Background: Preterm prelabor rupture of membranes (PPROM) is responsible for approximately one third of preterm deliveries. Prenatal sonographic (US) assessment of the fetal thymus has become available. This research was done to investigate the role of ultrasonographic assessment of fetal thymus size in pregnancy associated with preterm premature rupture of membrane and its relationship with fetal outcome.
Methods: This prospective controlled observational study was carried out on 60 cases with maternal age from 18 to 40 years old, gestational age between 24 and 36 weeks, singleton pregnancy and associated with PROM. Cases were subdivided into two groups Group A: 30 cases with PROM, Group B: 30 normal at the same gestational age. All cases were subjected to history taking, obstetric history, maternal medical history, investigation studies and ultrasound study.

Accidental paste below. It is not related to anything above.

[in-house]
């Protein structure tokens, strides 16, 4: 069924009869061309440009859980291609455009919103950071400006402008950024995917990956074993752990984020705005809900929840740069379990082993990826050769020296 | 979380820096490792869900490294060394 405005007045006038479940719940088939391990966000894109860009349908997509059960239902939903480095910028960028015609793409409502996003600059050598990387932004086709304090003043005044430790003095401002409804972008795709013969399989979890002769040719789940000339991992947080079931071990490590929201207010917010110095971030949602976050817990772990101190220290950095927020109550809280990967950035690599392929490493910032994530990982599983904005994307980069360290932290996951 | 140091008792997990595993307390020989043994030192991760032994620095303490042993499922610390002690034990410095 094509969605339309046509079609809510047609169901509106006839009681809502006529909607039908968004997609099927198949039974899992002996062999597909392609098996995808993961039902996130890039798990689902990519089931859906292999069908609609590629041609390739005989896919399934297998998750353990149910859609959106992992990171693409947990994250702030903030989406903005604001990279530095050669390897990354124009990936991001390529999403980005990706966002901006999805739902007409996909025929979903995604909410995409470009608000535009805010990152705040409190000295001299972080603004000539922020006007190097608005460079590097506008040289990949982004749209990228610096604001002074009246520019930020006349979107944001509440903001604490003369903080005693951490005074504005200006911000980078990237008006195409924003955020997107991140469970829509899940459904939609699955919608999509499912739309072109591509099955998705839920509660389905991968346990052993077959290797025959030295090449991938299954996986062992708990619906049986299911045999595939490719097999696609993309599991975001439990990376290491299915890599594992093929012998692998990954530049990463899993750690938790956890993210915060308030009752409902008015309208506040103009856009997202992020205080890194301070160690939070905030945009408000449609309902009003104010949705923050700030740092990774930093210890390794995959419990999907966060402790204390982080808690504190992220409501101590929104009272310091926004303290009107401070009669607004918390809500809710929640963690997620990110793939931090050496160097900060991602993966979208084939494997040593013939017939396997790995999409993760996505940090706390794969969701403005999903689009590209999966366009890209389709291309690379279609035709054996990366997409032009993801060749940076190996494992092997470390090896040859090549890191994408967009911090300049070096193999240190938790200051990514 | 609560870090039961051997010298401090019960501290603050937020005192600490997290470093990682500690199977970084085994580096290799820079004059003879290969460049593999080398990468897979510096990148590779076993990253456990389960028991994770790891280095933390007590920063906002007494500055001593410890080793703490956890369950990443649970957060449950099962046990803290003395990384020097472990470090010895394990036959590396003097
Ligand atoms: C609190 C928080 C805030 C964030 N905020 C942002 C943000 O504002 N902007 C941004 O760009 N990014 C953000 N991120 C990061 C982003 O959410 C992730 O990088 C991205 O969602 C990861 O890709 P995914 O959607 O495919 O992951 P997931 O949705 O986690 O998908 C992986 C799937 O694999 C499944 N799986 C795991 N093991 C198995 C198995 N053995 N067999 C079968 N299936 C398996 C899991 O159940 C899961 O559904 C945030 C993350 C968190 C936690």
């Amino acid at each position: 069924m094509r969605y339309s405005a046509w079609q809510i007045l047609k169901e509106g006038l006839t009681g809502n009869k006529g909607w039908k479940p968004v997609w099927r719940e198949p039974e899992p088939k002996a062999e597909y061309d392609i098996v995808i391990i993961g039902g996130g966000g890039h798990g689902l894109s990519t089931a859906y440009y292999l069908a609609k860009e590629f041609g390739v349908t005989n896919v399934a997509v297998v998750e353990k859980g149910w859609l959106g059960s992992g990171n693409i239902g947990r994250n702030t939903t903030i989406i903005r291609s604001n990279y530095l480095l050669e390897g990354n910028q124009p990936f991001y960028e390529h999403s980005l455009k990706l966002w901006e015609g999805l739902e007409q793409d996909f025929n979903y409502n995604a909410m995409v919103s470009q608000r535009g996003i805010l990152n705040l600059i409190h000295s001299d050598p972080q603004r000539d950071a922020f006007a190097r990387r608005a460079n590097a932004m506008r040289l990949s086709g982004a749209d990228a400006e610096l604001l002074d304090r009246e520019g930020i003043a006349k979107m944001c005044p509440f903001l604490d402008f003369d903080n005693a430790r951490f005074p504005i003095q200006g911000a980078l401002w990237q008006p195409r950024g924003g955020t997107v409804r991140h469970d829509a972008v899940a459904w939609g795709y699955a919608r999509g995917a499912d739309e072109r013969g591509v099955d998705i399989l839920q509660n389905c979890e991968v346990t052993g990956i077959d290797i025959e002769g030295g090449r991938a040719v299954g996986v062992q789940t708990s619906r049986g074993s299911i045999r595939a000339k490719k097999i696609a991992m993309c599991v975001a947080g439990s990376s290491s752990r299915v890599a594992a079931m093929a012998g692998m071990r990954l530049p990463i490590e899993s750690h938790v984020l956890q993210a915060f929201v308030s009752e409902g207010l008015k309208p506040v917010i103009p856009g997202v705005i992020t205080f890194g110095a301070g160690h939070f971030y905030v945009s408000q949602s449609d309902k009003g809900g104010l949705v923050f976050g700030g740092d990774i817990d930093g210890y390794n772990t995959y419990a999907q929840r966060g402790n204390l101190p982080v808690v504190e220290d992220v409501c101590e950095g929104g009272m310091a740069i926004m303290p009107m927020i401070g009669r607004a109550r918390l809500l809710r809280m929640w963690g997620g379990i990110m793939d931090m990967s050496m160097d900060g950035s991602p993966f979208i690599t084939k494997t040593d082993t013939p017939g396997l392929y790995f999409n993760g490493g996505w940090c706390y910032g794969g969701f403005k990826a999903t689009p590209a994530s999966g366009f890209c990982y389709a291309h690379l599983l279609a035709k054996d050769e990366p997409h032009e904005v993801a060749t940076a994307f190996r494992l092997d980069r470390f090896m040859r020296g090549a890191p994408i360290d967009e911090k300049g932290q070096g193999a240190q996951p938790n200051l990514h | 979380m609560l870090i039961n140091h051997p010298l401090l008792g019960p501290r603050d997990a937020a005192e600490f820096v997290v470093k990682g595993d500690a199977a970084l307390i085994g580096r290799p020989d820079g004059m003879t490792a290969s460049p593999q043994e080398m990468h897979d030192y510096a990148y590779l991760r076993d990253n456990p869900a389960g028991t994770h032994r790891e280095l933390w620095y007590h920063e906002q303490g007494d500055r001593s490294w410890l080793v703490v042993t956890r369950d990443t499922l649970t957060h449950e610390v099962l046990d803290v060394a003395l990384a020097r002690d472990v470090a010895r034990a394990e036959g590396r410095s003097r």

Results: The amniotic fluid index had a significant decrease in group A compared with B, and the gestational diabetes mellitus had a significant increase in group A compared with B. The small fetal thymus size had a significant increase in group A compared with B (p =0.013). The Puerperal endomyometritis had a significant increase in group A (30%) compared with B (0%). The Apgar score at 5 mins (p<0.001) and Apgar score (p= 0.042) at 10 mins were significantly decreased in group A compared with B.
Conclusions: In pregnancy associated with preterm premature rupture of membranes, small fetal thymus might be associated with histologic chorioamnionitis, higher rate of perinatal mortality and short‐ and long‐term neonatal morbidity however many cases remained clinically silent.